Hundreds of British Tanks Breach the Hindenburg Line at Cambrai
General Byng' s Army, After Nearly Reaching Its Objective, Forced to Retreat
British Forces, 250,000
Field Marshal Sir Douglas Haig, Commander
Third British Army, General Sir Julian Byng
Detail of U. S. Army Engineers
German Forces, 500,000
General von Marwitz, Commander
Bavarian Army—Crown Prince Rupprecht
The multiple defenses of the Hindenburg zone were breached and deeply penetrated for the first time, on a seven-mile front, west by south of Cambrai, in a brilliant surprise attack launched before daybreak on November 20, 1917 by the Third British Army, commanded by General Sir Julian Byng. By so simple a stratagem as merely omitting the usual violent artillery "preparation," which would have advertised to the enemy that an attack in force was/impending, and relying instead on the crushing power of 600 armored "tanks" to batter down the concrete works and wire barriers in the Hindenburg zone, General Byng had taken the Germans wholly unawares, overrunning their outer defenses, capturing 10,000 prisoners and in 48 hours advancing eight miles through three parallel lines of defense to the very walls of Cambrai.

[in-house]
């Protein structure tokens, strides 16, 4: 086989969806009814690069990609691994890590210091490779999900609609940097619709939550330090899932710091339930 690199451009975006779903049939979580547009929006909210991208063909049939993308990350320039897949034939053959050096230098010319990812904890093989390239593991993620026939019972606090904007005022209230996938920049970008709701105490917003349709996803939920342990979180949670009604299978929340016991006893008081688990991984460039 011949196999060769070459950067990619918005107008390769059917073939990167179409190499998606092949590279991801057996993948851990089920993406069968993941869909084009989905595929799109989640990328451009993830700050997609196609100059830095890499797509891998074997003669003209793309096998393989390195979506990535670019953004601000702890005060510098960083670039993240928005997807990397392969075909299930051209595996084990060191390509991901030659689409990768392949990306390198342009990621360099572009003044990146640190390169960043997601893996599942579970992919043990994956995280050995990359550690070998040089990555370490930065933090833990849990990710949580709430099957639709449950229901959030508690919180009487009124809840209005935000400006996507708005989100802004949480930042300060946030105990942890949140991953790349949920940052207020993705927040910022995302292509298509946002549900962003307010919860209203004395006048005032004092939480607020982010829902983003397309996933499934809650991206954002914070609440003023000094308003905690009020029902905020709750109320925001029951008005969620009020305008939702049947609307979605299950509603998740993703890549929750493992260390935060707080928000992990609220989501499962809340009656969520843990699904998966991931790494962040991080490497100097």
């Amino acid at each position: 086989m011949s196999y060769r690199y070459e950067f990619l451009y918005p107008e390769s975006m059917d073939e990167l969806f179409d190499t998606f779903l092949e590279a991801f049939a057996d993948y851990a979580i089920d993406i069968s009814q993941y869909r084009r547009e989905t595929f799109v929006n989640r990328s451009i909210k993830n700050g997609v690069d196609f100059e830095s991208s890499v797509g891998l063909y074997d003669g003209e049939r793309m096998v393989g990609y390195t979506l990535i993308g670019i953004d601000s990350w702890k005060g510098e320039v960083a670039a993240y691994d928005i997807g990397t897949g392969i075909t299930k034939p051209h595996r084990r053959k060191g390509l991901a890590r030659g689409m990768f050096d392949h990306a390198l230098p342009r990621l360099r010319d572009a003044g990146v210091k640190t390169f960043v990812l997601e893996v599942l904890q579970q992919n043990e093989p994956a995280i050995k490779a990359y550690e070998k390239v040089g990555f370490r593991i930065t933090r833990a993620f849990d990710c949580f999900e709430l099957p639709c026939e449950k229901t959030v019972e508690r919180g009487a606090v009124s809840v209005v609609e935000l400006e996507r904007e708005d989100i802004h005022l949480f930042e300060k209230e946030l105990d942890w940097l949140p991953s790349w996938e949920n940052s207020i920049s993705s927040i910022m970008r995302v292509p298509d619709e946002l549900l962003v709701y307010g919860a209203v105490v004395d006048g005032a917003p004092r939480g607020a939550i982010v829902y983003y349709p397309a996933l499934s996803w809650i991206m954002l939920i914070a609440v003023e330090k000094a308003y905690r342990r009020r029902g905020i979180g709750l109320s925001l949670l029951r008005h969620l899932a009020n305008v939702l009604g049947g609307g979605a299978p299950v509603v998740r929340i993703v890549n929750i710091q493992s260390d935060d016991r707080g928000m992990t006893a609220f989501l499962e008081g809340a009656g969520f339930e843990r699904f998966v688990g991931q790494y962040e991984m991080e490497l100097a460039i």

Here the British advance was stopped by the interposition of 250,000 Bavarian Reserves, hurriedly sent to the scene. There being no British Reserves available to assist in exploiting his gains, General Byng was compelled at length to' retreat out of the German zone. This withdrawal, however, before an enemy force outnumbering his troops two to one, detracts not a single iota from the glory of General Byng's achievement. Incidentally, it was the good fortune of an American contingent, composed of U. S. Army engineers and physicians, to assist the British during their retreat from Cambrai. Exchanging their engineering tools and medicine packs for weapons of war, at a crucial moment, the Americans jumped into the fray and gallantly assisted in breaking the force of the Ger...